Yet another article comes out in Cosmo (US) about our work written by yet another journalist taking yet another “trip” in our scanner. This piece is particularly misleading. Although I am sure that the writer had the best of intentions, the combination of sensation-seeking editing and the hatchet job on what was originally a much longer piece stuns the reader with an eye-catching headline, “Are you orgasming without even knowing it? I was until I masturbated for science!”
So the erstwhile sexual adventurer who has come to our lab to “come” apparently “didn’t, and it wasn’t until an older male (patriarch) scientist told her that this happens “all the time’ that she realizes that she has indeed orgasmed in the scanner”.
Really, Cosmo? Are we woman just too dumb to know when (and if) we have had an orgasm? And furthermore, are we so dumb that we don’t know this until you tell us in an enlightening behind-the-scenes science report?
The patently ridiculous claim that we (the scientists) can read the brain scans of women and tell whether they have had an orgasm (when they didn’t think so) is so ridiculous that I feel compelled to share the direct quote:
“Komisaruk (male scientist) wasn’t surprised by my (writer) epiphany; numerous other female participants in the study reported having no orgasm, when the scan revealed otherwise.”
I understand that the journalist was trying to make a point; orgasms do indeed come in all shapes and sizes and flavors—from the kind that makes you nearly pass out to the type that doesn’t knock your socks off. But really, is this act of female sexual empowerment of donating an orgasm to science going to devolve into a classic patriarchal tale of male science-supremacy where “he” tells the female participant that she has “come” without knowing it? And then a happy ending (pun intended) as the benevolent male scientist pats her on the head as he unlocks this “secret” of female sexuality for the ever-grateful lass?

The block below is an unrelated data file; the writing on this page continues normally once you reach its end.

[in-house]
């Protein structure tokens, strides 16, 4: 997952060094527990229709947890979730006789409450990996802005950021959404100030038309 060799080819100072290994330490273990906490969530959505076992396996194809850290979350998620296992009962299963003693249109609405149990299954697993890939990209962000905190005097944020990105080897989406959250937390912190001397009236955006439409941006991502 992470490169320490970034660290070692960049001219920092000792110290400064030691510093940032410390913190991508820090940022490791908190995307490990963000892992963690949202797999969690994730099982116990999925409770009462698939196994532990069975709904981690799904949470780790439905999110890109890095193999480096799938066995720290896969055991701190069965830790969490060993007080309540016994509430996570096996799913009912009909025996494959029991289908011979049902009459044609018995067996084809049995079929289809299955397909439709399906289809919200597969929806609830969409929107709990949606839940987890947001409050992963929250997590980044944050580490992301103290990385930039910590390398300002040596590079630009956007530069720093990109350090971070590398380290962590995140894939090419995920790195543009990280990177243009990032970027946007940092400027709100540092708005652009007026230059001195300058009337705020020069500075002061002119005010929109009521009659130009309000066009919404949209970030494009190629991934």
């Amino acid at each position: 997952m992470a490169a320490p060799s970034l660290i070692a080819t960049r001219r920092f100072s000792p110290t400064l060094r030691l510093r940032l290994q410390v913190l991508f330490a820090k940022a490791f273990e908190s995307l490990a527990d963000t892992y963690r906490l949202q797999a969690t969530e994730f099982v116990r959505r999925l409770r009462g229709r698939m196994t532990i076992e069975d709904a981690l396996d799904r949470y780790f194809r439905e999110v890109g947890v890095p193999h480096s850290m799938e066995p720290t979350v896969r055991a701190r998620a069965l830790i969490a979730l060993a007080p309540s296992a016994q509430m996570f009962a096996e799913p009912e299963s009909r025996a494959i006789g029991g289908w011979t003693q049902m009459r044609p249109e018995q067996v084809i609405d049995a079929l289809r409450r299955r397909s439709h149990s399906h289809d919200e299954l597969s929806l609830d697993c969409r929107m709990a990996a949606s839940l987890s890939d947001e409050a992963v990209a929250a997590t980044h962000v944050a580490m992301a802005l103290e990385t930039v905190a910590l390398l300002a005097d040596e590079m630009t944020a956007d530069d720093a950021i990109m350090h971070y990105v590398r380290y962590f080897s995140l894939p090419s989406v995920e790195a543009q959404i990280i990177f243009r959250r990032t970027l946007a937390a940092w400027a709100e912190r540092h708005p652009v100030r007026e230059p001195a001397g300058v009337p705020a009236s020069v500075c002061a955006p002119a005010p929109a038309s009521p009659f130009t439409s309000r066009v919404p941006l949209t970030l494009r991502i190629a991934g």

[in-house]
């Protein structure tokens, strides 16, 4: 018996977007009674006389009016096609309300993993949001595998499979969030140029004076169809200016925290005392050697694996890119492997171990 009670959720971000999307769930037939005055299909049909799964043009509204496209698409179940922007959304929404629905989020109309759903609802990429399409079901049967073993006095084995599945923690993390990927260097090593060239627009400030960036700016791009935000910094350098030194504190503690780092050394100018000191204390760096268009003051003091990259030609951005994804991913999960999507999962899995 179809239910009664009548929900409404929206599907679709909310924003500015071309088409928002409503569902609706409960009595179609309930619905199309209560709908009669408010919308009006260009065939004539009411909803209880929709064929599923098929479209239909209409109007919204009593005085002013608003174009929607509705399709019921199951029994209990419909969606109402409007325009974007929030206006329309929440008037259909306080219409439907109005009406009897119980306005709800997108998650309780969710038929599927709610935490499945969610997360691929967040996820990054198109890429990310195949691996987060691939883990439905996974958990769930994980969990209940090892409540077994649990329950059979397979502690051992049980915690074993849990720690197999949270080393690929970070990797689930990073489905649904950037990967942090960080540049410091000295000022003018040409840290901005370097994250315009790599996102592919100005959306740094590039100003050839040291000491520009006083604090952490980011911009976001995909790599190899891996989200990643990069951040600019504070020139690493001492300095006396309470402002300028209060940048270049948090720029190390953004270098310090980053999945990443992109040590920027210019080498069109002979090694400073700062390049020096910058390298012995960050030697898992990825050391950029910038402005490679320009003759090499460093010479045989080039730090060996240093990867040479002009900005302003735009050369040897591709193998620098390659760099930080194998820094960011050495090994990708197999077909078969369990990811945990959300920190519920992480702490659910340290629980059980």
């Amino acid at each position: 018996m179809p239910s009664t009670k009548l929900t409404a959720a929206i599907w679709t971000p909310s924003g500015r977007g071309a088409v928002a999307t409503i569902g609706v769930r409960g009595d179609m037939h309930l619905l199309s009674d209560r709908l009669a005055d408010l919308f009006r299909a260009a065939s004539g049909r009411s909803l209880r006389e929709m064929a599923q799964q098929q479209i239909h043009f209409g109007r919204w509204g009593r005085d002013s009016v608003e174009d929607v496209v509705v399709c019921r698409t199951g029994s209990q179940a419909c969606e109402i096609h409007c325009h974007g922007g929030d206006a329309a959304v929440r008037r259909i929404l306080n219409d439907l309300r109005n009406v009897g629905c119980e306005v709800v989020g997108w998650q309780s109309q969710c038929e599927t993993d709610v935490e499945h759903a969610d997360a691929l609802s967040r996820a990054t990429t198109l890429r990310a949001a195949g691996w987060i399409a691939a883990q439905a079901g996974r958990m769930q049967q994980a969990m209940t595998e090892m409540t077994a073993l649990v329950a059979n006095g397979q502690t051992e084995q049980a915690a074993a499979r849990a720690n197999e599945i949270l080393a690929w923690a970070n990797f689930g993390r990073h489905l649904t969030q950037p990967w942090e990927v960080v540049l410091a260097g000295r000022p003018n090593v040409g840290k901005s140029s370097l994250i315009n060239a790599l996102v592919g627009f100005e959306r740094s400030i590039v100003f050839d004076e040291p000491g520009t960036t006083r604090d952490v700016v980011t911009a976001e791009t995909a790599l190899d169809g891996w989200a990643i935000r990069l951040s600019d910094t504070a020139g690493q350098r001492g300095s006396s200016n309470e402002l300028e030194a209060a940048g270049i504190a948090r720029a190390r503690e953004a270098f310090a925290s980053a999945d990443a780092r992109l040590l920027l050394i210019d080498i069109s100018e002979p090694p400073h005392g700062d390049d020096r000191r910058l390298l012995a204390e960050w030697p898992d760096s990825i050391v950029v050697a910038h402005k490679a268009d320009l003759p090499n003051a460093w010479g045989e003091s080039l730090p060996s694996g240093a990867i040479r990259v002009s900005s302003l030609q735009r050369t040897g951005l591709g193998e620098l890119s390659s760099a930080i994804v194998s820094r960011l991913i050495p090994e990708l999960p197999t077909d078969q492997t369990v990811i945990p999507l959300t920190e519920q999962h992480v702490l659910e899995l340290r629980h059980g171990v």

As the scientist who actually does the “orgasm science”—the nuts and bolts—the one who did her dissertation on this topic—and recently submitted two papers to scientific journals on this work—–the same “she” who laboriously took the raw data from the scanner and transformed it into statistical maps of the brain that indicate which brain regions are indeed activated above baseline during the “orgasm” task, I can assure you that there is no way that we can tell simply by looking at brain results that a woman has in fact “orgasmed” (whether she knew it or not).
In fact, the declaration of when (and if) an orgasm happens in the scanner is totally made by the participant. Who could be better at determining what is happening in the body and brain than the woman, herself? Then the hard job for me begins. I go back to my dreary computer lab, labor for hours, and examine the data to see which regions “peak” when the woman declared she did. No mind reading, no brain reading, simply correlating a task (self declared orgasm onset and offset achieved via the participant pressing a button) and then a statistical process of seeing which brain regions were most active at that time.
And speaking of brains, I have tons of data where woman are merely thinking of genital stimulation (sans orgasm) and their sensuous “brainy” reward places light up like a veritable Christmas tree. It looks just like an orgasm. Are they having orgasms and don ‘t know it, too?
So, dear ladies (and gentlemen), in sum, don’t believe everything you read in Cosmo. But you knew that already, yes?
And trust your own experience, above all.